These 3 changes to Whatsapp will do miracles for you!
Whatsapp is possibly the top chat app in India with over 70 million users. But the experience leaves little to the user’s choice and goes more with forceful defaults.
For a lot of people in India, Facebook and Whatsapp are the rites of passage to onboard the internet. These are among the first few apps users with no or little exposure to computers learn to use on their smartphones. More often than not, these are the only two apps they ever use, apart from the phone app itself (Is that still a thing?!)
1 — Group chat participation
Whatsapp users belong to at least four groups — family, college friends, high-school friends, work friends. The more intense users also have the “Resident welfare association group”, or the “Little Doves parent-teachers” to attend to.
Lot of these groups strive on forwarding memes, videos, and random stuff from the interwebz. I did not check Whatsapp for one day and one of my groups had 1500 unread messages. The result? Clogged device memory, missed important messages and in general annoyance.
Now you’re thinking why one wouldn’t quit these high-activity groups, if they do not add any value. Because…
2 — Media auto-download
Whatsapp has default option for whether you want to download your media on data or wi-fi. By default, images are downloaded on cellular data and wi-fi; video, audio, and documents only on wi-fi. But these options are buried deep inside its navigation, and are hard to find. Your phone may have downloaded hundreds of images automatically, and you don’t know how to fix that.
3 — On-device media storage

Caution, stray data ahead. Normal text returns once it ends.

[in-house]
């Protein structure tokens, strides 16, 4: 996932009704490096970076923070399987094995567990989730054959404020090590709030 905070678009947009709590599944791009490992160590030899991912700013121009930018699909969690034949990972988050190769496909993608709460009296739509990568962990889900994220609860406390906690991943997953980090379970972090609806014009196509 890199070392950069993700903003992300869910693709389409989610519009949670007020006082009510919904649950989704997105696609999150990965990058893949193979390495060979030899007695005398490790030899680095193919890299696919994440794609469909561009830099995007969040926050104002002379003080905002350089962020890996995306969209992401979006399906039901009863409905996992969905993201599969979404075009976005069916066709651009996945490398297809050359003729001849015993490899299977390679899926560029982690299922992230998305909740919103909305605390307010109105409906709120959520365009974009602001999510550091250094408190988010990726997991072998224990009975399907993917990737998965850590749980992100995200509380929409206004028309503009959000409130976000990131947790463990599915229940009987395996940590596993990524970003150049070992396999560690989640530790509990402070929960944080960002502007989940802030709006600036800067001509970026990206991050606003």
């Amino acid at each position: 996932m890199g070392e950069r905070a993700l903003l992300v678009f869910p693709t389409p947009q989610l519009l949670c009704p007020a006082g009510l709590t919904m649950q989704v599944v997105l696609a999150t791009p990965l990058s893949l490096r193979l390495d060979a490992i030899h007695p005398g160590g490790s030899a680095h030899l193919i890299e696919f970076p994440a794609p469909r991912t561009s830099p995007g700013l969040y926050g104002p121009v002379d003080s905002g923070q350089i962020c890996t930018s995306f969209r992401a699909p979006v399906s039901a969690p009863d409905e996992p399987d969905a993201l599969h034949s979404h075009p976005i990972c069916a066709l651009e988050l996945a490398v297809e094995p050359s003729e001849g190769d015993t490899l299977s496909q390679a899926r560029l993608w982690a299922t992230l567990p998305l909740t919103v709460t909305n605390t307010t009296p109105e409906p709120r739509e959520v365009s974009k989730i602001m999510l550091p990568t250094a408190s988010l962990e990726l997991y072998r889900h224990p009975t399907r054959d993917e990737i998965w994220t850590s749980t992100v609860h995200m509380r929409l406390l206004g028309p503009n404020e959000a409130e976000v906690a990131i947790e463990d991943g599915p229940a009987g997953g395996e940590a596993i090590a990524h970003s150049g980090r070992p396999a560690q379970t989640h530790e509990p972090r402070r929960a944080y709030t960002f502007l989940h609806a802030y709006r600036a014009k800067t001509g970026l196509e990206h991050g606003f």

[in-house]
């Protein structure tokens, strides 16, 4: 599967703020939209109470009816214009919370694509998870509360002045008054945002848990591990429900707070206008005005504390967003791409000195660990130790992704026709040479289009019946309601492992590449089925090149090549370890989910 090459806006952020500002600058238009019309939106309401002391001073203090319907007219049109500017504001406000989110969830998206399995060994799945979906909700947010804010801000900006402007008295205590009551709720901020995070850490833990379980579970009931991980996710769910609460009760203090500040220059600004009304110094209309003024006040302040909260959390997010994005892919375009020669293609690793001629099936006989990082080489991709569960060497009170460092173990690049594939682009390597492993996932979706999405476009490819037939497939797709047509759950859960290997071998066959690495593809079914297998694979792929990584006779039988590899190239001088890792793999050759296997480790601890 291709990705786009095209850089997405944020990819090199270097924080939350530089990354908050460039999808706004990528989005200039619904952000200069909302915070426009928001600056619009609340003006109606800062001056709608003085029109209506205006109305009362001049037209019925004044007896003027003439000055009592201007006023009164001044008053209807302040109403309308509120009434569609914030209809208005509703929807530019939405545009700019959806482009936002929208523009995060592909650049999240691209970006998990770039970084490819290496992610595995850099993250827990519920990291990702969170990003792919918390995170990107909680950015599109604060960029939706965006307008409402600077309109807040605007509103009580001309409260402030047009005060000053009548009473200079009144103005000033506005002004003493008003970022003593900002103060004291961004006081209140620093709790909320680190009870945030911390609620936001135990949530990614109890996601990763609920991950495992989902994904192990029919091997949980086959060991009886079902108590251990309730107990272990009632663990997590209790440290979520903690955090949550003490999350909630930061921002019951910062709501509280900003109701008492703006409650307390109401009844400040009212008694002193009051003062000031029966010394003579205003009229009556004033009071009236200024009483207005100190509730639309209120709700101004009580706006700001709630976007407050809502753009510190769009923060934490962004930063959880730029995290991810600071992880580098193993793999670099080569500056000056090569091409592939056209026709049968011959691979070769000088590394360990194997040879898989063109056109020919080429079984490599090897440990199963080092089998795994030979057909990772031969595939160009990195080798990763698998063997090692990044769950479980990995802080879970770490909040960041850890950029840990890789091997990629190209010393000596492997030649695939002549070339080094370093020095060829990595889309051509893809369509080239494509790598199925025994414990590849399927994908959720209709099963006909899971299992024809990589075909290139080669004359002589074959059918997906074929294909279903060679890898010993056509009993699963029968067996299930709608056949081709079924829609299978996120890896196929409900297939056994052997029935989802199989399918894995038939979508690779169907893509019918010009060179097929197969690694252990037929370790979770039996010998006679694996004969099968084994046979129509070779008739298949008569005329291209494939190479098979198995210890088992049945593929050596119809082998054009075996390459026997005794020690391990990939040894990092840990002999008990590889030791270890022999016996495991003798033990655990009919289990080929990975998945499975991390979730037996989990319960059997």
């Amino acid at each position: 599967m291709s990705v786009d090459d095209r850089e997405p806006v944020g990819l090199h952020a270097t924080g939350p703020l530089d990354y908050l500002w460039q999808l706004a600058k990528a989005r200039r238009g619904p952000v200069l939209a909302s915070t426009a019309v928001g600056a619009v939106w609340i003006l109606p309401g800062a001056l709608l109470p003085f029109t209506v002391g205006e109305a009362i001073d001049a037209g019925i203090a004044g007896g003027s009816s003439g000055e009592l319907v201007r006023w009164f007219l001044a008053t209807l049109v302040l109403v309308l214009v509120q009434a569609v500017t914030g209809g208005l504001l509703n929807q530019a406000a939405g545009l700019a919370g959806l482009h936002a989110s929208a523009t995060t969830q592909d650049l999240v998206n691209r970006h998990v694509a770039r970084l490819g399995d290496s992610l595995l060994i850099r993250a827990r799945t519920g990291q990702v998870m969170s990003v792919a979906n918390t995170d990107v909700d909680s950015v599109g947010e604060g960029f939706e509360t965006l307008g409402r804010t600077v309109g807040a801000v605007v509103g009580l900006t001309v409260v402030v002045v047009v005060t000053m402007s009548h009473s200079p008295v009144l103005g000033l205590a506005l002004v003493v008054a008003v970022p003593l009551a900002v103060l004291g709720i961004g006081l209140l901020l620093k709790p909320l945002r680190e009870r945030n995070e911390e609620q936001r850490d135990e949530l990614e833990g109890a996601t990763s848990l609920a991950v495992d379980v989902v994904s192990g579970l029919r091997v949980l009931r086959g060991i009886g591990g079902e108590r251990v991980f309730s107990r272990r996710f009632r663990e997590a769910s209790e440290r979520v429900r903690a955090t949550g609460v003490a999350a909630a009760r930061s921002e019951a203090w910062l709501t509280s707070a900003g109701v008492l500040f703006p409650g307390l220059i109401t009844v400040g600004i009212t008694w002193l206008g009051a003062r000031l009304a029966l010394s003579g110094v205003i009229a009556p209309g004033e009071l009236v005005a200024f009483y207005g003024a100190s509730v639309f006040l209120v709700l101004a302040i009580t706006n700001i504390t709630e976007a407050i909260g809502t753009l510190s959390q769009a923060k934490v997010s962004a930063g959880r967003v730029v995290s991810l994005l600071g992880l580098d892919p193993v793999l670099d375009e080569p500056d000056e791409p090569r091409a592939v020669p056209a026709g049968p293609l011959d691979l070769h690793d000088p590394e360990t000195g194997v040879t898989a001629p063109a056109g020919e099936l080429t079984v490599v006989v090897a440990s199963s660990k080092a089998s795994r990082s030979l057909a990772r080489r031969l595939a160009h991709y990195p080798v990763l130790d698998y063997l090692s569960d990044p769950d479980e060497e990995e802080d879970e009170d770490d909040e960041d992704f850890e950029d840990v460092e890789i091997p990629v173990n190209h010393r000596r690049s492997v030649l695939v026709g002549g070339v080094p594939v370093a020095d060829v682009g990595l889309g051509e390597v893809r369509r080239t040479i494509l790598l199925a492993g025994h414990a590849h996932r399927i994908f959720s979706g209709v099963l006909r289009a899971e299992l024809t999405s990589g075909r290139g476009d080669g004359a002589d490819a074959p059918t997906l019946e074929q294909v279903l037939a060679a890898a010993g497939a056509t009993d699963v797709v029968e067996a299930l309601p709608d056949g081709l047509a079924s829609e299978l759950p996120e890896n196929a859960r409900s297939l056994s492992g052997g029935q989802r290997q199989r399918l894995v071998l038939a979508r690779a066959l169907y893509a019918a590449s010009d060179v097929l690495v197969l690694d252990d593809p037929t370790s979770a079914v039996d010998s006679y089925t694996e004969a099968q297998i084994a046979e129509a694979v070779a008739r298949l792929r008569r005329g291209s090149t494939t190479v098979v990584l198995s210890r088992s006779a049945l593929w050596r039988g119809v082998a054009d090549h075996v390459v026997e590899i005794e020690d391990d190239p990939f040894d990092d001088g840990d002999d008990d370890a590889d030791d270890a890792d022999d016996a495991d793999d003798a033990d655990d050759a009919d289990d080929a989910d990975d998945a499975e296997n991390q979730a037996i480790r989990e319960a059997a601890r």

Whatsapp stores all the media files on device. You can change your storage location, but again the options are deep.
First, why this is a problem — entry-level Android phones in India often come with ~16gb storage. Of that 16gb, the operating system uses over 40%, leaving you with roughly 9–10gb storage.
Which means those photos/videos/audio messages downloaded in #2 have already taken up a lot of space on your phone without your knowledge. Now, you have to go and delete them because the defaults assumed you wanted to store all that data on the phone.
The proposed solution tackles these three problems.
Make induction into groups a two-step process.
When a user is added instead of making her a participant right away, the app would present a screen where she would have to accept the invitation.
When the user is on this screen, she can see the following details:
- An overview of the Group’s activity over a period of time — the number of text, image, video, audio and document messages.
- Current list of participants
This information helps the user decide at a quick glance if she wants to accept the invitation.
Provide one or more options to activate Data saving and make it a default for groups
One more thing you will see on the group invite flow is the option Data saver. By default this is enabled. That means all the media files are downloaded only on wi-fi connection. Also, the media files will not be stored on the device storage.
Following is a concept we mocked up to give a better idea of how this could work.
The Data Saver option can be modular and be part of the app’s settings. Also, both the options could be split into their own. Yet it is important to leverage them more, by bringing them upfront and providing emphatic defaults.
Whatsapp has been doing a decent job as a communication tool. Last year saw a huge spike in interest towards the chatting tools and how they can evolve into platforms. We are sure Whatsapp is already thinking in that direction. Its sister app, the Facebook messenger, is already doing that. For Whatsapp, some of the current features can be better attuned to the need of one of their largest user bases.
A proactive approach to the constraints and erring on the bandwidth and storage conservative side would make the life lot easier for the next billion users.
Looking to improve a complex product and drive the next generation of smartphone users? We love designing challenging products, and building content driven apps that reach out to millions. Write to: firstname.lastname@example.org
We are never done without one of these, are we? ;)
This article focuses more on the user experience than making the interface pristine and pixel-perfect. All the screens in this article are faithful reproductions of the original app. We do not propose a new visual language because you only need to search dribbble for that.
A week after this post was published, Whatsapp has released an update that takes care of some of the points made here —